Moving on now to capital, liquidity and funding. I'm going to do liquidity for a second. That's better. Our core tier 1 ratio now stands at 10.1%, reflecting the effect of the statutory loss and partially offset by the reduction in risk-weighted assets of GBP 23 billion. As you can see, the business generated about 50 basis points of ratio improvements in the half, albeit that this was absorbed by the PPI provision that we took in Q1. On 30 June, I also spoke our plans for the capital restructurings, which would reduce the total core tier 1 deduction under full Basel 3 relating to our insurance operations by about GBP 2 billion. That has now been completed. Achieving significant mitigation, equivalent to about 50 basis points of core tier 1 ratio under full Basel 3 and reducing the transitional rules impact from insurance to approximately 20 basis points per annum.

We made excellent progress on our term-funding issuance plans. In the first half, we achieved GBP 18 billion of publicly-placed term issuance and in addition, a further GBP 7 billion of term funding via a series of private placements. We continue to expect to issue new funding between GBP 5 billion and GBP 10 billion over the second half of this year, across all public and private, secured and unsecured issuing programs and in aggregate.

During the first half, the absolute level of group wholesale funding fell by 1%, despite the strong new term issuance reflecting first half maturities. Successful new issuance also allowed the group to maintain its maturity profile, with 49% of wholesale funding having a maturity date greater than one year despite, as you can see, a significant volume dropping into the less than one year maturity bucket.

Turning now to the reduction in government and central bank debt. As we have said already, the group achieved a reduction of GBP 60 billion in the first half of this year, leaving just GBP 37 billion outstanding at the half year. The liquidity support from governments and central banks have various maturity dates, the last of which is on October 2012, and current plans assume the remaining facilities will be repaid in line with contractual maturity dates. As António said, we've also been successful at further improving our loans-deposit ratio. By the end of the first half, our loans-deposit ratio, excluding repos and reversed repos, had improved to 144% and we also further reduced our core business loans-deposit ratio to 114%. This reduction is partly due into the continued customer deleveraging and subdued new lending demand but at the same time, we are successfully growing total customer deposits by 3%, reflecting good growth in relationship deposits in retail and in wealth. And we continue to work towards group loans-deposit ratio of 130% or below by the end of 2014.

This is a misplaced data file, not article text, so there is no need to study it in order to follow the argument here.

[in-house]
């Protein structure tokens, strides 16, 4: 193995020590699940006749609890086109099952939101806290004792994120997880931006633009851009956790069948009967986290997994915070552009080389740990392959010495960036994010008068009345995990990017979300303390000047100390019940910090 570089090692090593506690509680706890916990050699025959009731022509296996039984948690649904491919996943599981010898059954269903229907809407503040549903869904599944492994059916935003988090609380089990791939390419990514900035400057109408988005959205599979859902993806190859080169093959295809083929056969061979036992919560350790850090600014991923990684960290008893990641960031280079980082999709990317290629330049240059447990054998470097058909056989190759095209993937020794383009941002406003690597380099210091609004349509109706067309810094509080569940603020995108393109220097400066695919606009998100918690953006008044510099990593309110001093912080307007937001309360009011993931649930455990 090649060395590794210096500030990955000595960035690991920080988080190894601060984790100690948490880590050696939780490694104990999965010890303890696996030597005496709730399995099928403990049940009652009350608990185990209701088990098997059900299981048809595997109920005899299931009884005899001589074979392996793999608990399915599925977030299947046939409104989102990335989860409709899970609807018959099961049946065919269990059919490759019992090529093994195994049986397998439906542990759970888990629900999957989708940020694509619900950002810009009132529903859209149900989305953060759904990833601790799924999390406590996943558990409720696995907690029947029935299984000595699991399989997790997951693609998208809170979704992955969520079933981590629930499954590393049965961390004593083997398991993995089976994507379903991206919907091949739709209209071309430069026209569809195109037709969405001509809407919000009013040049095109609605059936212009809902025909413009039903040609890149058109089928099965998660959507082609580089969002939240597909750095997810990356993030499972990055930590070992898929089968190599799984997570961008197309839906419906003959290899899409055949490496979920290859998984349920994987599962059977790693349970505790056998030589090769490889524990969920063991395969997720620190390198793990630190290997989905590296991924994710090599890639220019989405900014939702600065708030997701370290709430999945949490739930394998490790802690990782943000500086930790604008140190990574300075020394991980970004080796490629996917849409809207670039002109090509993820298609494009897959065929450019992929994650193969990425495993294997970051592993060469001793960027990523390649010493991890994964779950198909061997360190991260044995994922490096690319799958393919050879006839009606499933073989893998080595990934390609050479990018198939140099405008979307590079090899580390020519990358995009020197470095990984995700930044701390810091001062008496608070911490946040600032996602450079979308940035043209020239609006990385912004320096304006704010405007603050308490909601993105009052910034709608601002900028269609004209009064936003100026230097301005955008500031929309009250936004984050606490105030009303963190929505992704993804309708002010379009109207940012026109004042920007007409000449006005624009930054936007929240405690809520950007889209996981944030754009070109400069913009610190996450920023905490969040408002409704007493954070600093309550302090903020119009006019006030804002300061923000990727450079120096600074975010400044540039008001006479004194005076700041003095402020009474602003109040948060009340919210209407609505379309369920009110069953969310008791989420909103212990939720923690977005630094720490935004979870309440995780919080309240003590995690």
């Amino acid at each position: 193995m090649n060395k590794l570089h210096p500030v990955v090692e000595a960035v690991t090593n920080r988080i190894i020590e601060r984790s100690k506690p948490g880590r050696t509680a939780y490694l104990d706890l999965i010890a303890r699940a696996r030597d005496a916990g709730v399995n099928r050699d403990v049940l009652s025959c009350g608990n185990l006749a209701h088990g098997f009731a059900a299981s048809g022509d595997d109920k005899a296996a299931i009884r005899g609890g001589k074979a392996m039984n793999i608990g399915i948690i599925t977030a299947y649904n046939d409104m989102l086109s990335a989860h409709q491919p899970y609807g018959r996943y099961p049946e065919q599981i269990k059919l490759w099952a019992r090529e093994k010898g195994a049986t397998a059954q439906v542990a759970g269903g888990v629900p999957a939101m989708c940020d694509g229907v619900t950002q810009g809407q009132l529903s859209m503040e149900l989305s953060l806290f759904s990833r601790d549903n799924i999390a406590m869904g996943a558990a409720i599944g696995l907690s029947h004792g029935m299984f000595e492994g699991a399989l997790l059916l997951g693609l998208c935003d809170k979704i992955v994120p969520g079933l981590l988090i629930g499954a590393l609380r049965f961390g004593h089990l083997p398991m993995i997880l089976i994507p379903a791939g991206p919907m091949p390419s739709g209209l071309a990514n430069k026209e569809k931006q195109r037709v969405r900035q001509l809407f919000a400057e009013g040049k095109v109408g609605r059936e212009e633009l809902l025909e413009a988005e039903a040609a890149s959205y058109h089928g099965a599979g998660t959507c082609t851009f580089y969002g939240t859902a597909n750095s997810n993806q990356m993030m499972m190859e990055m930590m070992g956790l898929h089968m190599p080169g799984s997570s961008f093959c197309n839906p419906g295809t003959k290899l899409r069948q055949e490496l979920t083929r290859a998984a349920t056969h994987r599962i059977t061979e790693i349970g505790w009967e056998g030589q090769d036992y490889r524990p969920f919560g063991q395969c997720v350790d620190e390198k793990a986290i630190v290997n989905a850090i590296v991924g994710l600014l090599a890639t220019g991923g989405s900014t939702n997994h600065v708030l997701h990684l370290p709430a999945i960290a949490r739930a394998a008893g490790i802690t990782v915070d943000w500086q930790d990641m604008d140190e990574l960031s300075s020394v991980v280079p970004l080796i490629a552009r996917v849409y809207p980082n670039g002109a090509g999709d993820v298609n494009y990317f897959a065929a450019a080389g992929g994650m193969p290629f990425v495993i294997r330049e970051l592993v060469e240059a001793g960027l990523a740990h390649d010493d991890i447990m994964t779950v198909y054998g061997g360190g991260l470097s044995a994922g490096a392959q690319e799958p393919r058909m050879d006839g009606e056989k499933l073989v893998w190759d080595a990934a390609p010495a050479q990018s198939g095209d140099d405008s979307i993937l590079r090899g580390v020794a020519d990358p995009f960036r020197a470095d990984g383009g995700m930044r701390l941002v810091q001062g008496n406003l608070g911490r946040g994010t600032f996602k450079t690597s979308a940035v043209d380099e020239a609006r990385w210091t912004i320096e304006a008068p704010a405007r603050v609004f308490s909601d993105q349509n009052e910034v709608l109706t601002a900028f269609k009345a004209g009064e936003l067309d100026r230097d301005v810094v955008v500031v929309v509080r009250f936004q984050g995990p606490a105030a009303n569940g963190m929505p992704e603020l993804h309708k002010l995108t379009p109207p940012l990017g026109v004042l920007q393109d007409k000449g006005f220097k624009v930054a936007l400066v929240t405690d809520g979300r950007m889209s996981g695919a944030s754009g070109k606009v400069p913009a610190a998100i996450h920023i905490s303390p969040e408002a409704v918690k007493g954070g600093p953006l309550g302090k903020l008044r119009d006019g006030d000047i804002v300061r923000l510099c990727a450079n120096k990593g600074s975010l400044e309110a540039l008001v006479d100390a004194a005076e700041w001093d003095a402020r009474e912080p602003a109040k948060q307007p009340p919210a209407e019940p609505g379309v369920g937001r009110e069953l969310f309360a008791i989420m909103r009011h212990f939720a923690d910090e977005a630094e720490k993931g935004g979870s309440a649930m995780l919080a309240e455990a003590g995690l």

So let me now summarize the material aspects of our first half performance and also reiterate our guidance for the full year. Our view on 2011 is broadly unchanged. We're continuing to see various pressures on our net interest margin as I have said but despite these effects, we're still targeting a net interest margin of just above 3% for 2011. As a result of increased margin pressures, we've seen a reduction in income and we clearly expect a further slight reduction in core income.

As a direct result of cost actions taken in the first half, we continue to expect costs to reduce slightly this year and we remain on track to deliver our target integration cost synergies of GBP 2 billion per annum by the end of the year. We've seen a good reduction in the impairment charge as improvements in wholesale and retail more than offset the further deterioration and impairments in Ireland. Our overall impairment guidance and the division of -- by division comments remain unchanged.

Additionally, we're very pleased with the noncore asset reductions achieved in the first half. Together with excellent progress on our term-funding issuance plans and our deposit growth, this has enabled us to pay down material amounts of government and central bank debt. And lastly, of course, we've seen that very strong improvements in the loan-to-deposit ratio, which now stands at 144%. In summary, the group's performance in the first half of this year was in line with our expectations and guidance and we are making good progress towards our medium-term targets.

And with that, I will hand you over to Kate who is going to help us organize questions on. Thank you very much.

Question-and-Answer Session

Kate O'Neill

So everyone -- thanks, Tim and António. We'll open it up to questions. I know it's hard to restrict yourselves, but if we can just do a couple each, it will be the best way to get around the room. Tom?

Tom Rayner

This is Tom Rayner from Exane BNP Paribas. And just looking for a little bit more color, Tim, on the sort of trajectory now of the margin. I hear you've reiterated the 2014 target range guidance, which suggests we dipped below 2% in the second half or somewhere close to that. I think if you annualize the full year effect of some of the expensive issuance this year, that's another drag as we go into 2012. So I'm just wondering, are we looking at a sort of u-shaped or maybe a smile-shaped trajectory from here to 2014 on the margin?

T. Tookey